Eton? It’s inheritance tax, stupid

As a student many years ago, I wrote a Finals paper in what I hoped was the style of the political correspondent of the Spectator Alan Watkins, whose lightly worn authority I greatly admired. Much good it did me; I came nowhere near a First unlike David Cameron, whom Alan has been writing about today in one of his occasional pieces for the Independent. With his usual world-weary wisdom he points out that attempts to wage class war against Cameron are beside the point and a poor answer to the Conservative leader’s success. Cameron and his sidekick George Osborne began to score over Gordon Brown when they promised to more than double the threshold for inheritance tax “ to one million pounds” – and have never looked back since, despite Brown’s attempts to revive class war and the odd ripple in the polls. And yet – are echoes of the old Etonian Harold Macmillan to be found in cool Dave? It was Watkins who coined the term “ the old actor manager” for that grandest of Old Etonians Harold Macmillan. The “never had it so good” prime minister liked to portray himself as the great- great grandson of a “crofter” (actually a conventional farmer) on the isle of Arran in the shipping lanes of the Firth of Clyde. Mac’s great grand father became a bookseller in the town of Irvine in Ayrshire and eventually ( it’s a longish story) went on to found Macmillan’s the book publishers. Maurice Harold, already grand enough socially as a member of a big publishing family you might think, was nonetheless nudged by his pushy American mother to the top of the social scale by marrying into the super-aristocratic family the Cavendishes, the family name of the Dukes of Devonshire. It landed him with a life of misery as a public cuckold but that’s another story. With his aristo’s mein, first assumed to conceal his unhappiness, Macmillan as PM posed as the father of the nation until the sixties caught up with him and he was savagely debunked in the satire boom. (See beyond the Fringe book review)”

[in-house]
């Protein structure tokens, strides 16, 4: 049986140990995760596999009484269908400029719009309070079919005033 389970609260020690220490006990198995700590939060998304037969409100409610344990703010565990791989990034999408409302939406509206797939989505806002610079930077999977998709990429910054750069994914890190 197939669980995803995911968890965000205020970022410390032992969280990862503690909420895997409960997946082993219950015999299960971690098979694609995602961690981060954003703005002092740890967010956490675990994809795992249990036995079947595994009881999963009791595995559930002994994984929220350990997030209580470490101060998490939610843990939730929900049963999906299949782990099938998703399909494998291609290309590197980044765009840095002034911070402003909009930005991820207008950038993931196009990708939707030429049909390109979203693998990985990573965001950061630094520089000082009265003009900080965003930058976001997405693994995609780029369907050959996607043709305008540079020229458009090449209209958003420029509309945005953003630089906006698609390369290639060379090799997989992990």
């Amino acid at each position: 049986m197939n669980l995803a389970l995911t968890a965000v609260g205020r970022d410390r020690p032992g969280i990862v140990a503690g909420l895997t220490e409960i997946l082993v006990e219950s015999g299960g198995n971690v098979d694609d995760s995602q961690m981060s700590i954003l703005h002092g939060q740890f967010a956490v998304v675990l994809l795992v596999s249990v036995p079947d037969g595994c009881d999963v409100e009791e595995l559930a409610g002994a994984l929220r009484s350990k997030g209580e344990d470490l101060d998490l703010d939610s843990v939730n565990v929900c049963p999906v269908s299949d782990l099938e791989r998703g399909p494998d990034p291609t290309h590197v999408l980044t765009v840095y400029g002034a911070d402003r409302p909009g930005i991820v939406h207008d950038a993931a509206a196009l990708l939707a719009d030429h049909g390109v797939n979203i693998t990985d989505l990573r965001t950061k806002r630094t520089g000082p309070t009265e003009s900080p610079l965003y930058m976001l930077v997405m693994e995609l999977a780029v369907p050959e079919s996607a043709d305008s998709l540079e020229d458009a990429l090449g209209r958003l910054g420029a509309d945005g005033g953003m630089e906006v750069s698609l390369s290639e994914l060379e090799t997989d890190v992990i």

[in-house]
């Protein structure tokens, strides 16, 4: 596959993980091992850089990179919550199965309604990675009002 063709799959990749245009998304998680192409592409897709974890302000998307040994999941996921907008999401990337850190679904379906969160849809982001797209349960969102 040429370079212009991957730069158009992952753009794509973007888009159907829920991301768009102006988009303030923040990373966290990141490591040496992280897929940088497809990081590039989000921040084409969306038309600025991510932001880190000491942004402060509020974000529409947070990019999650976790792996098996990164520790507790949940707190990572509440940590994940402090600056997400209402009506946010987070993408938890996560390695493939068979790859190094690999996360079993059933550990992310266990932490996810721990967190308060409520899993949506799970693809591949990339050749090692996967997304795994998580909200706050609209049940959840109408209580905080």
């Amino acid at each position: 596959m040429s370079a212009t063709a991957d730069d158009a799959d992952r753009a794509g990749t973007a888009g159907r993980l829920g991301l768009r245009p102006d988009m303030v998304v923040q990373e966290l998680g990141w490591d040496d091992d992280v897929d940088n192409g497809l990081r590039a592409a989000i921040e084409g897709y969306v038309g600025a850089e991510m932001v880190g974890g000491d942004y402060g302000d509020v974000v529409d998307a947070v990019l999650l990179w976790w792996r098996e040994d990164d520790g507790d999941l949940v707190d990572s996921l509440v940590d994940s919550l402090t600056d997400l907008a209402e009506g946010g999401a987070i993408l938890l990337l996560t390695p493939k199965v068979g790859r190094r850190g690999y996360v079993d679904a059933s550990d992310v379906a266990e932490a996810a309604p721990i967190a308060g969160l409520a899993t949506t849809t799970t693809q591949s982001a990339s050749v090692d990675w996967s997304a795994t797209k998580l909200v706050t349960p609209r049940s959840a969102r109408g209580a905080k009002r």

No one had ever heard an impersonation of the Prime Minister before of the kind that Peter Cook did in TV PM. When Harold Macmillan actually turned up to see Beyond the Fringe in the West End, Peter Cook did the impression while Macmillan sat through it with a (presumably forced) fixed smile, so Peter Cook threw in the line “When I’m at a bit of a loose end, there’s nothing I like better than to sit watching four vibrant young performers with a big grin plastered all over my silly old face”.

Although he left Eton under mysterious circumstances, ( a homosexual fumble is inevitably suspected) so infatuated was he with its ethos that nine of of his cabinet were old boys. He even rigged the succession for one of them, the totally unsuitable good egg Alec Douglas Home ( third class honours degree). Macmillan quit front line politics suddenly in 1963 after a prostate operstion he thought wrongly would kill him, but he leaves a vivid memory since his death in December 1986 at 92. In extreme old age, he had the satisfaction of becoming as good an act as his former tormentors. As PM, for traditionalists he softened the blows of Britain’s decline by sporting his super- toff’s mask to suggest that nothing was changing very much really. Cameron’s Conservatives on the contrary, try to cover up the fact that 14 out of 15 shadow ministers went to public (i.e. private) schools. Might Cameron’s good chap PR man’s image conceal an old fashioned Tory who when it comes down to it, believes that in hard times especially, you inherit your luck?

Former BBC journalist and manager in Belfast, Manchester and London, Editor Spolight; Political Editor BBC NI; Current Affairs Commissioning editor BBC Radio 4; Editor Political and Parliamentary Programmes, BBC Westminster; former London Editor Belfast Telegraph. Hon Senior Research Fellow, The Constitution Unit, Univ Coll. London